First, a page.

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British Athletics sprint coach Lloyd Cowan says Dartford star Adam Gemili still has a long way to go before potential yields international medals

19 December 2013
by KentOnline reporter

Adam Gemili

Adam Gemili

Adam Gemili wrote his name into the history books this year but British Athletics’ lead sprints coach Lloyd Cowan admits there is still a long way to go if the Dartford runner is to turn promise into medals.

Since bursting on to the scene at the start of the 2012 outdoor season, Gemili has carried the weight of a nation’s sprinting hopes on his shoulders.

And this summer, while still a teenager, he raised the bar even higher as reached the 200m final at the World Athletics Championships in Moscow.

En route to finishing fifth in his first major final, Gemili became only the second Briton to dip under 20 seconds by qualifying second-fastest in 19.98sec – the fastest-ever European teenager to do so.

But while admitting there is plenty to get excited about, Cowan doesn’t want anyone getting too carried away until Gemili finds some consistency.

“I think Steve Fudge (Gemili’s personal coach) and his team learned this year from things they did earlier in the season,” said Cowan, speaking at the UK Coaching Awards, supported by Gillette.

“They think it will be a great season next year and, at the European Championships, Adam will be a favourite. At the Commonwealth Games, it will be different because the Jamaicans can put out a B-string team and they’d still be good enough to get a winning time.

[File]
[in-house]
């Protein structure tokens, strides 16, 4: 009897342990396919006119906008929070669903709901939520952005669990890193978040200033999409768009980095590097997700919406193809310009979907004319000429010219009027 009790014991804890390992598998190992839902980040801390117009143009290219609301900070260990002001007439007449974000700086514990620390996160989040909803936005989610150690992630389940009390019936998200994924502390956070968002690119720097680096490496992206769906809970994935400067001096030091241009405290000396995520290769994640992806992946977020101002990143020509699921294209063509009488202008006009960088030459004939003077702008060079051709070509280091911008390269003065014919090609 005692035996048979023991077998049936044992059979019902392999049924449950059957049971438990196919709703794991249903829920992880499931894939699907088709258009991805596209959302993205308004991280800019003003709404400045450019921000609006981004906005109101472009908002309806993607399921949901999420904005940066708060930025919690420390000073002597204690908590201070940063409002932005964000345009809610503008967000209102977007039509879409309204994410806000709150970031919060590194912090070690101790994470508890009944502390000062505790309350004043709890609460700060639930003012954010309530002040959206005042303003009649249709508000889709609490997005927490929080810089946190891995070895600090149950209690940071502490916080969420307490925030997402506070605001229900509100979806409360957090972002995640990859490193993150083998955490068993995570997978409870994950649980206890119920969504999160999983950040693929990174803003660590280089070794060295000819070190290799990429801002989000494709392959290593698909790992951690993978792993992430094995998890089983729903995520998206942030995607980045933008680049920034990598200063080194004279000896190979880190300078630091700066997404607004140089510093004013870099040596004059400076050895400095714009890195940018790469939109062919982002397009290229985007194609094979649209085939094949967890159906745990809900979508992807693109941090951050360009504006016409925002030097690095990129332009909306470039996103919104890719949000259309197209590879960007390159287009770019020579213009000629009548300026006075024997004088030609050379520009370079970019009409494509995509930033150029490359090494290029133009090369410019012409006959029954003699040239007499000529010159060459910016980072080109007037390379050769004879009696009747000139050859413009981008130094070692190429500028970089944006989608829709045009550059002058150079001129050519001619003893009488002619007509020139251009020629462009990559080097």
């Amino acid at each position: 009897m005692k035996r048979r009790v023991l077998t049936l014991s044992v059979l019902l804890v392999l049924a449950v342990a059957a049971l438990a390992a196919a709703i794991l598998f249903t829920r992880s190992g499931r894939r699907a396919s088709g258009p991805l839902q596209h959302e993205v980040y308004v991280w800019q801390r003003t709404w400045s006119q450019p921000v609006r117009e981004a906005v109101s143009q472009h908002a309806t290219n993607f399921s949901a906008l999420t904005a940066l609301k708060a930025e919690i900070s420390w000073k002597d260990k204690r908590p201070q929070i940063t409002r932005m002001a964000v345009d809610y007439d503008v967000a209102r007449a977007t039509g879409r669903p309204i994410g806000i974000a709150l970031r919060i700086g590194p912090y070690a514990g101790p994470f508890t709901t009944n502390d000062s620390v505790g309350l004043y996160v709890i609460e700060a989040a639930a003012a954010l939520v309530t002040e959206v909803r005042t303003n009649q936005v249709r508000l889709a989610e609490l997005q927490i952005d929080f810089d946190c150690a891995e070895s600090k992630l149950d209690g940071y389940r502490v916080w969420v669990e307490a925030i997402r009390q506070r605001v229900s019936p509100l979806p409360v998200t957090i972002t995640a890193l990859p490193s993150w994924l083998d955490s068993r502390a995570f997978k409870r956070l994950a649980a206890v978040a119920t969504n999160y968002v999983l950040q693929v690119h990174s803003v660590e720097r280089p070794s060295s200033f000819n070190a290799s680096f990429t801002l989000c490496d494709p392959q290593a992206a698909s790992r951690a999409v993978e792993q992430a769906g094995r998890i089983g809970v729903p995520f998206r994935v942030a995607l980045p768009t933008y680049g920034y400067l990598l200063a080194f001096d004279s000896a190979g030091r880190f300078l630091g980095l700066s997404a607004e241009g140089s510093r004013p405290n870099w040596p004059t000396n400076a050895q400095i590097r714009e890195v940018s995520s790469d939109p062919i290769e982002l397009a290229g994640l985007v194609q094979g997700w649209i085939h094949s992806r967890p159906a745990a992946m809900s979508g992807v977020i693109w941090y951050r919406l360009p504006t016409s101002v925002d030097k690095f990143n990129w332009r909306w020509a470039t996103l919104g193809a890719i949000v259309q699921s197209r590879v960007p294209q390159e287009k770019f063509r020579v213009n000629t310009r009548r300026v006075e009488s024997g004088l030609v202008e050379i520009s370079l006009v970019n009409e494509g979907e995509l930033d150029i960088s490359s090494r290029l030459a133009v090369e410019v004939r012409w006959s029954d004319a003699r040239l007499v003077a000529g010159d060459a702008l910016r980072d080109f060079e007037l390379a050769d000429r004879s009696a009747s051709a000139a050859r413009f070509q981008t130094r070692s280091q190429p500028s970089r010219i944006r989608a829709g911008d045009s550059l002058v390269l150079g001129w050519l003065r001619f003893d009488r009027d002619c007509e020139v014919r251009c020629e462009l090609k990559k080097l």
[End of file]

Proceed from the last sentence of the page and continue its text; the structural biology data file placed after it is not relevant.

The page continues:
“Adam will grow from his experiences but we need to have some consistency in performances at championship level.” Having tasted the Olympic atmosphere at London 2012 – reaching the semi-finals – Gemili, now 20, will be eager to get in on the act in Rio. But Cowan says there is still plenty of work to be done.

He said: “We’re in a good state but we’ve got to be real – we haven’t got any kids running 9.6 in the 100m. So in reality, until we find a kid who can run a 9.7, we’re just in a good state.

“We’ve got James Dasaolu, who ran 9.92 in the trials and 9.98 in the World Championships. We’ve got Adam, who ran 19.98 at the World Championships in the 200m but they’re still development athletes. I’m more looking at Rio and also Tokyo 2020 for those guys to be established.”

The 2013 Gillette Great Starts’ campaign celebrates community coaches and inspires the next generation of coaches by providing them with grants to fund their next level qualifications. Applications for coaching grants available through the scheme will reopen in 2014, visit for more details.

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